Posting this on behalf of user PrimalShadow on the AstralCodexTen Discord:

What are ways in which an AI that is trained to prove specific math theorems is dangerous? In particular, imagine you have an AI which is trained to take a prompt asking to prove a formal-language-predicate, and then it produces a machine-readable proof of said thing.

I would posit some answers to my own question:

  • The AI ends up finding bugs in your prover instead of actually solving problems. (This is a failure mode, but probably not dangerous in the sense of being unfriendly)
  • The AI is used by humans to do dangerous things, e.g. break cryptography. (This is a type of danger, but not what I would call unfriendliness either.)
  • The AI somehow learns about the outside world, and modifies its outputs in an attempt to manipulate that world - E.g. to acquire more computing power - E.g. to get the operator to ask it easier questions
  • The AI as described is not directly dangerous, but some tweak to it is dangerous I wonder if I'm missing any broad categories.

I responded with the suggestion of what you might call "paperclipping" (it deciding it requires some astronomical amount of compute to solve the problem, so takes over the world, or maybe even the galaxy/beyond, to maximize compute), which PrimalShadow noted already falls into "The AI somehow learns about the outside world". He also pointed out that the AI wouldn't need to be trained on non-mathematical data, which would presumably reduce any risk of that happening.

Neither of us could easily think of a scenario where this trivially goes wrong, and we're both curious what the potential risks are from the perspective of more experienced people in the field.

New to LessWrong?

New Answer
New Comment

4 Answers sorted by


Mar 16, 2022


The AI is asked mathematical questions relating to the big unsolved problems of physics: quantum mechanics vs. general relativity, the structure of space-time at the Planck scale, dark matter, dark energy, and so on. Its answers enable the easy construction of superweapons that convert matter directly into energy; or make anything radioactive decay instantly to its end state; or collapse the false vacuum; etc. Shortly thereafter, everyone dies.

ETA: see also.

The problem here is that there can be questions whose answers are dangerous to know.

Charlie Steiner

Mar 17, 2022


How are you imagining making this thing? If you're training an optimizer that you don't understand, this can lead to pitfalls / unintended generalization. If it just pops into existence fulfilling the spec by fiat, I think that's a lot less dangerous than us using ML to make it.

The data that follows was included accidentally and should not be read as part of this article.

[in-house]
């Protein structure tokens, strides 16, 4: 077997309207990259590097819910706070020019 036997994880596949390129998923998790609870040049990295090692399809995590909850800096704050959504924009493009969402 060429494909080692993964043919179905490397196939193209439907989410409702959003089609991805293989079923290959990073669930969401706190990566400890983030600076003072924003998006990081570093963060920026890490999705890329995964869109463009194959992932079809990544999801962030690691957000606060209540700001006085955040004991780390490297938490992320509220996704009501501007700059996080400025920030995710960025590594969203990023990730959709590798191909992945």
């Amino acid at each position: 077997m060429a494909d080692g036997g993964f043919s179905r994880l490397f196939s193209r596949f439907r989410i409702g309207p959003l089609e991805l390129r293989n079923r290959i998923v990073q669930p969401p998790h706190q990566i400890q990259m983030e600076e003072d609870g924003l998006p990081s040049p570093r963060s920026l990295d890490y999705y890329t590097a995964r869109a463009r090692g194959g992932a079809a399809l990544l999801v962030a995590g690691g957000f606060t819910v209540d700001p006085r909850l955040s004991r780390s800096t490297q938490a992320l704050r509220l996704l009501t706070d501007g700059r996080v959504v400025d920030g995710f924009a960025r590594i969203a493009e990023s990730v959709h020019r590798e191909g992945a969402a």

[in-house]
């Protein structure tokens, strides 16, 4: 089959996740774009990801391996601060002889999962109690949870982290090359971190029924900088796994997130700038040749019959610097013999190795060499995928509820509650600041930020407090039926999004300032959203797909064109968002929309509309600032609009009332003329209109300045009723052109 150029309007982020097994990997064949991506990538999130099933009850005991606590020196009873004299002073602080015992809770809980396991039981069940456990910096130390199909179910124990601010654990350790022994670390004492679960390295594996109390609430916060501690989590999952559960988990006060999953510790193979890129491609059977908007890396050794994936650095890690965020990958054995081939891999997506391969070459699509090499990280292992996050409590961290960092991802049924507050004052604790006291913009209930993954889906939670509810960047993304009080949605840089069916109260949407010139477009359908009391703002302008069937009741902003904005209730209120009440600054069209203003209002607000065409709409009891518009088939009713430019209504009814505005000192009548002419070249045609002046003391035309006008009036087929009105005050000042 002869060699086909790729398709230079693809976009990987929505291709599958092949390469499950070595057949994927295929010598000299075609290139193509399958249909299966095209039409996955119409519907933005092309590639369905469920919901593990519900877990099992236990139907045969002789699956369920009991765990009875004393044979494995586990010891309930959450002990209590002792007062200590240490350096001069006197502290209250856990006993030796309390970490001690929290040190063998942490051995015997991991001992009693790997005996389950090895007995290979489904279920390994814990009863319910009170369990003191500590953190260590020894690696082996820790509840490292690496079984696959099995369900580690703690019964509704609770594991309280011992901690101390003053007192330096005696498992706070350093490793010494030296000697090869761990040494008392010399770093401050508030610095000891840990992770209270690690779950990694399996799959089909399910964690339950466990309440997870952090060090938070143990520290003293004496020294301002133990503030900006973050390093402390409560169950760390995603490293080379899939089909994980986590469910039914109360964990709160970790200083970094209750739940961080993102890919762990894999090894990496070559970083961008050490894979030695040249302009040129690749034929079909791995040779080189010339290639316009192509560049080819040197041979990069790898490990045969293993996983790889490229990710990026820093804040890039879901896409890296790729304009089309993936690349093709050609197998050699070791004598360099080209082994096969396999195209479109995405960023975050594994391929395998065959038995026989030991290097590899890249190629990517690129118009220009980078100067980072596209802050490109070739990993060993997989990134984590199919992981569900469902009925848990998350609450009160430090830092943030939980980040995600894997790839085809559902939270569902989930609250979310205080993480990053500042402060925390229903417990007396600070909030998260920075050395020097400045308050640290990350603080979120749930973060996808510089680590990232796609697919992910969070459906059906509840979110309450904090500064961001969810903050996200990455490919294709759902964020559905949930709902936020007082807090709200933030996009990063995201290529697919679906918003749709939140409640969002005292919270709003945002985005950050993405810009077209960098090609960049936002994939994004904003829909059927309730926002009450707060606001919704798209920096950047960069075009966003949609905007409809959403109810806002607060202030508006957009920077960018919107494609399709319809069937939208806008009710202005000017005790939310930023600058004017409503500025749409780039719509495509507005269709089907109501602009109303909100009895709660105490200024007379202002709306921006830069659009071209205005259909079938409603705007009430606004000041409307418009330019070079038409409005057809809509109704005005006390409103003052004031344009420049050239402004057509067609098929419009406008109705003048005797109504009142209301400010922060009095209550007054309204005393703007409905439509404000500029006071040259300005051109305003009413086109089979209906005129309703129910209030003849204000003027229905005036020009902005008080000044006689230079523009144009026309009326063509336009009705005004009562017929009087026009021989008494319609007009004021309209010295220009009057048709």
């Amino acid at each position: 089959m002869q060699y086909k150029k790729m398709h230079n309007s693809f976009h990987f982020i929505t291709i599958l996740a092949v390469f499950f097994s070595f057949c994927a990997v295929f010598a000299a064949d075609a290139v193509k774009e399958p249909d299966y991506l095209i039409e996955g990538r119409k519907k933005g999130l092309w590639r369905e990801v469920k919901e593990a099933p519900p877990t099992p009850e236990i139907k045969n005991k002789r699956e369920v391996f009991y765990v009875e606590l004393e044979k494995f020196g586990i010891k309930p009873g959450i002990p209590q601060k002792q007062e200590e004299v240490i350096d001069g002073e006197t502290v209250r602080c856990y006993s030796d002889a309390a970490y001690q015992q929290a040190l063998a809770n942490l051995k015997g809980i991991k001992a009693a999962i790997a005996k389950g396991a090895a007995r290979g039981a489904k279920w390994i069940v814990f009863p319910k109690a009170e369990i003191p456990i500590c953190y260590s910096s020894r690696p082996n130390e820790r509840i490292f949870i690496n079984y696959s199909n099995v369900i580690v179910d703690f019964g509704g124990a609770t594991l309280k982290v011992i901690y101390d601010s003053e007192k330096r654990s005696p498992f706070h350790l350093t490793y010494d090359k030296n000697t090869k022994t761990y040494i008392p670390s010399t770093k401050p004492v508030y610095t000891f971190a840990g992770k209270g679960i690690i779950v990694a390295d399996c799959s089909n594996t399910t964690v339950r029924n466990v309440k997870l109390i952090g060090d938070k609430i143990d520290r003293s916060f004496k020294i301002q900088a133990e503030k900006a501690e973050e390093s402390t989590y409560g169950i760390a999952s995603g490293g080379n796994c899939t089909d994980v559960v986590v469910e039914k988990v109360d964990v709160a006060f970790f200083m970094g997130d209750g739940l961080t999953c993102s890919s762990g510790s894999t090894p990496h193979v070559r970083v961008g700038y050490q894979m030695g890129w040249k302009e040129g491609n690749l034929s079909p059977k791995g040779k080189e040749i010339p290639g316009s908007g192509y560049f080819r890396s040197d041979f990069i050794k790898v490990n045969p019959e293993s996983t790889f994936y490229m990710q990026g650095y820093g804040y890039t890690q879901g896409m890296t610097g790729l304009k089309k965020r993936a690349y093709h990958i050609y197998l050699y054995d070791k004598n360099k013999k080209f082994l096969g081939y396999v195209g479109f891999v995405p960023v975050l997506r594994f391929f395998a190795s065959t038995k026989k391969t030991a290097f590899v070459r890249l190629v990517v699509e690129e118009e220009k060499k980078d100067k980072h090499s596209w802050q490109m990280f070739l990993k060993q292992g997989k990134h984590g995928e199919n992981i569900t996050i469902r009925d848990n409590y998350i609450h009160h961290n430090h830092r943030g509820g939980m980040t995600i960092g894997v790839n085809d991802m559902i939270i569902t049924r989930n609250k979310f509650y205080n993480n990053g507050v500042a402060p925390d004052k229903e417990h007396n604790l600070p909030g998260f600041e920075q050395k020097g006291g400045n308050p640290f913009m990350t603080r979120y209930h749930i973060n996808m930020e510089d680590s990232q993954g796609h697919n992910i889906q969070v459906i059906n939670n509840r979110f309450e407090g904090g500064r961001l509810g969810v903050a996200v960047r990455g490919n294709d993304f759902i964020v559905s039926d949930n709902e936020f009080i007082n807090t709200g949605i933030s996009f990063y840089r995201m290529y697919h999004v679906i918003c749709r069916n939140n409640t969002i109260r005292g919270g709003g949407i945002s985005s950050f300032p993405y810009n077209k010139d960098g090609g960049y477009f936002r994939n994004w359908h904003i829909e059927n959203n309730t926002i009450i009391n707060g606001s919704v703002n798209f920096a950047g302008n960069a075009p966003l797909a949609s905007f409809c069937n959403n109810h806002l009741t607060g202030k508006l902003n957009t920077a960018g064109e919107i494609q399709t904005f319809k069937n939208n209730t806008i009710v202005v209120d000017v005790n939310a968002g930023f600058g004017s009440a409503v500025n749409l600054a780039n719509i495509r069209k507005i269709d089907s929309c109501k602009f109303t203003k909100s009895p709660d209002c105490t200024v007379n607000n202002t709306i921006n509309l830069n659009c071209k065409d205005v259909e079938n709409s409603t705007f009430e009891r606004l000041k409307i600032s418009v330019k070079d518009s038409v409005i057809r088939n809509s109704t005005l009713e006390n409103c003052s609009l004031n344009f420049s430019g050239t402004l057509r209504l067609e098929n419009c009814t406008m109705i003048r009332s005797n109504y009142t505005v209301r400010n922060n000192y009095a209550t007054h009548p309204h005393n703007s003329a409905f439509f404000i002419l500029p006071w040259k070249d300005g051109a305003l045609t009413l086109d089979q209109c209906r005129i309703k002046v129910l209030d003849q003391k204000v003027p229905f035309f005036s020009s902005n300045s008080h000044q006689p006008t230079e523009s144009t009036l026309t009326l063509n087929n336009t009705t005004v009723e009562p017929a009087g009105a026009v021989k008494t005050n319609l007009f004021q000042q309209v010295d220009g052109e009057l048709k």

Since the question is about potential dangers, I think it is worth assuming the worst here. Also, realistically, we don't have a magic want to pop things into existence by fiat so I would guess that by default if such an AI was created it would be created with ML. 

So lets say that this is trained largely autonomously with ML. Is there some way that would result in dangers outside the four already-mentioned categories?

3Charlie Steiner2y
Well, you might train an agent that has preferences about solving theorems that it generalizes to preferences about the real world. Then you'd get something sort of like problem #3, but with way broader possibilities. You don't have to say "well, it was trained on theorems, so it's just going to affect what sorts of theorems it gets asked." It can have preferences about the world in general because it's getting its preferences by unintended generalization. Information leaks about the world (see acylhalide's comment) will lead to creative exploitation of hardware, software, and user vulnerabilities.


Mar 16, 2022


AI becomes trusted and eventually makes proofs that can't otherwise be verified, makes one or more bad proofs that aren't caught, results used for something important, important thing breaks unexpectedly. 

Let's say we limit it further so all proofs have to be verifiable within some reasonable complexity limit. In such a case, we wouldn't need to trust it. What then?

Realistically, a complexity limit on practical work may not be imposed if the AI is considered reliable enough and creating proofs too complex to otherwise verify is useful, and it's very difficult to see a complexity limit imposed for theoretical exploration that may end up in practical use. Still in your scenario the same end can be met with a volume problem where the ratio of new AI-generated proofs with important uses is greater than external capability of humans to verify, even in the case that individual AI proofs are in principle verifiable by humans, possibly because of some combination of enhanced productivity and reduced human skill (possibly less incentive to become skilled at proofs if AI seems to do it better). 
That seems like a very mild danger compared to risks from other AI models, tbh.